“This is a secondary impact from the pandemic. And it will slow the recovery as we see more layoffs ripple through different industries,” said Gus Faucher, chief economist at PNC.
If it continues, the pink slips hitting office workers could have wide-reaching consequences for the economy, impacting everything from homebuying and shopping to credit card defaults.
“This slow trickle of white-collar layoffs is very impactful because they spend the most,” said Danielle DiMartino Booth, CEO and chief strategist at Quill Intelligence.
1,000 jobs cut at Charles Schwab
“There were so many branch managers let go this week,” said John, a branch manager at a TD Ameritrade who found out Tuesday his job was eliminated.
John, who requested that CNN Business not use his real name, is the sole breadwinner in his family and has two children.
“I haven’t had to actively look for a job in, I can’t even tell you how long. Maybe ever,” he said. “This is going to all be different for me. I’m still processing it.”
To be sure, the white-collar workers have fared far better during the pandemic than blue-collar workers, who tend to be younger and have less education. Many people who normally work in offices have been able to do their jobs from home, albeit sometimes with the challenge of caring for children home from school. Higher-paid workers also tend to have more savings and assets to fall back on during tough times.
And many companies provide generous separation agreements to people laid off in corporate restructurings. In John’s case, he said he and others laid off by Charles Schwab are getting a severance package in addition to paid health insurance for a period of time.
“I have time to figure it out,” he said. “But I don’t know what to expect in the middle of a pandemic.”
‘I do feel like it’s spreading’
But now there are mounting signs of white-collar job cuts.
But while the unemployment rate among people with some college experience is lower, it ticked higher in September to 8.1%.
The layoff moratorium is toast
In another example, Allstate announced in late September that it would lay off 3,800 employees. The insurance giant blamed the job cuts in part on the sharp drop in driving during the pandemic and the refunds given to customers.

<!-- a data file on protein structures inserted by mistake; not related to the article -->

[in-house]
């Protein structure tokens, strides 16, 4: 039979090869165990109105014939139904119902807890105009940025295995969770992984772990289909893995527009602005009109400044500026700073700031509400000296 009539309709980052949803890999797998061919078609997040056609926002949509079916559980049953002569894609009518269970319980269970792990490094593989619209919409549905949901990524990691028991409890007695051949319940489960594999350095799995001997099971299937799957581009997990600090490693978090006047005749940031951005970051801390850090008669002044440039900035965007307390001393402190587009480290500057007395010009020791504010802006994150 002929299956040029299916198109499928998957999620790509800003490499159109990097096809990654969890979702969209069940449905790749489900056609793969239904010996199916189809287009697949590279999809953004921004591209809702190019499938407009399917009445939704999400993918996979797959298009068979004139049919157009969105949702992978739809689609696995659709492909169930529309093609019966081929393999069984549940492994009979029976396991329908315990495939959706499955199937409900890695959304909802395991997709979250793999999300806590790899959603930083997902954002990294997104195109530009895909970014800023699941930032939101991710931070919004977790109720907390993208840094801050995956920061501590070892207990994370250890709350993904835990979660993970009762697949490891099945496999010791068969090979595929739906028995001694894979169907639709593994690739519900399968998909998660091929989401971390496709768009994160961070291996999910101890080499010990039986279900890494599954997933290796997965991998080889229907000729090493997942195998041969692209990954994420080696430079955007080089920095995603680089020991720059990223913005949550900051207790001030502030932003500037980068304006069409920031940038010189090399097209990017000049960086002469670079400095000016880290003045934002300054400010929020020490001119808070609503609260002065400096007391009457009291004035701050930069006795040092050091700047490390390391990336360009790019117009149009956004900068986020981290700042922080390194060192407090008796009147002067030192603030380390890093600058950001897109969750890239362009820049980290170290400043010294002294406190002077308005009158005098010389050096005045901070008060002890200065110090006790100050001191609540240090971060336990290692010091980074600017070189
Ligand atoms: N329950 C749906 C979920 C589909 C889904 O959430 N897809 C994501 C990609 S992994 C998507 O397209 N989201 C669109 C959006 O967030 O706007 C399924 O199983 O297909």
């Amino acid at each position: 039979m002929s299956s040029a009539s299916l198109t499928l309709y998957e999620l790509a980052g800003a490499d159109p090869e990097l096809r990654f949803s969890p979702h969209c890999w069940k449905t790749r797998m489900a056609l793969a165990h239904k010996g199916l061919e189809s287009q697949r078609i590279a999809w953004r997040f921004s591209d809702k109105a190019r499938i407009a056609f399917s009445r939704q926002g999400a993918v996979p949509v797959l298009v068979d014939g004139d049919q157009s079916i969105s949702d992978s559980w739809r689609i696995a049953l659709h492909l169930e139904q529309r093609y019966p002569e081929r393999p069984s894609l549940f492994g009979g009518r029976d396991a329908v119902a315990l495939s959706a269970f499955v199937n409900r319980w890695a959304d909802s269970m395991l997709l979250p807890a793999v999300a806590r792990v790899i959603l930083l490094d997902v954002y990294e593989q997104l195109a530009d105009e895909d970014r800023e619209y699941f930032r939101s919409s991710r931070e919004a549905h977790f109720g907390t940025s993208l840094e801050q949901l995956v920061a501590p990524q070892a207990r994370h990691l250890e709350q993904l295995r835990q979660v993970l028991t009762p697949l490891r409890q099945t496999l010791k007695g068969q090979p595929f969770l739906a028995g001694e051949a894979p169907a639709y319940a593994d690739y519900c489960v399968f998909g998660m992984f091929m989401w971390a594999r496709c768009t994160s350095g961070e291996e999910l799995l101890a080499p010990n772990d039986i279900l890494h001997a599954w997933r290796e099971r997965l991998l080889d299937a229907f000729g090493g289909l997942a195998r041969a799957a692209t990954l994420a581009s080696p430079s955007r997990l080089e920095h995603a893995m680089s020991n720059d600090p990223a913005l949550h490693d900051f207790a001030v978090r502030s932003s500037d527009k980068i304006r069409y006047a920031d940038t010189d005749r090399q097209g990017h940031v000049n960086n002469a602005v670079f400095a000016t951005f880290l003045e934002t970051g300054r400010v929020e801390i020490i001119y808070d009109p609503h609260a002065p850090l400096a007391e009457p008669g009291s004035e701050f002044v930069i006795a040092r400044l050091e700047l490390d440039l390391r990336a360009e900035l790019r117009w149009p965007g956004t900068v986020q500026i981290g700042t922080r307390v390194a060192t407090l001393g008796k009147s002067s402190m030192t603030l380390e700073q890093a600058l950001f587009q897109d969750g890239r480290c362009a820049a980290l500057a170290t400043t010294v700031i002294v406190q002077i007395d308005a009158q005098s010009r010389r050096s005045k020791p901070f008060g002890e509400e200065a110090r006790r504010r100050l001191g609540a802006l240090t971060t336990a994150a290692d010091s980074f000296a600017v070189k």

This isn’t just a private-sector phenomenon.
At the onset of the pandemic, some companies pledged not to lay off employees. That promise bought them time to assess the situation, and perhaps a bit of good publicity. Clearly, the layoff moratorium is over.
“There was an initial sense that maybe this would last a month and people would be back at the office,” said PNC’s Faucher. “That obviously has not been borne out and businesses are recognizing this will be with us for a while.”
‘I didn’t see it coming’
In August, Marc Chatow found out through a Zoom call that he was being laid off from his job in the accounting and finance department of Dignity Health, which merged with another healthcare company.
“It just totally came out of the blue. I didn’t see it coming,” said Chatow, who lives in Phoenix and had been with the company for 11 years.
Chatow received a three-month severance package, but he was worried about how he would find another job, especially at 53 years old. And just a few weeks after being laid off, Chatow’s partner was diagnosed with cancer.
After a frustrating two-month search for a new job, Chatow accepted an offer Friday morning from another healthcare company at comparable pay.
“There were days I was depressed and I would get upset,” Chatow said. “But you’ve just got to keep going at it. You might feel like giving up, but tomorrow is a new day.”
Have you recently lost a job or been forced to quit during the pandemic? If you’d like to share your story, contact reporter Matt Egan at Matt.Egan@CNN.com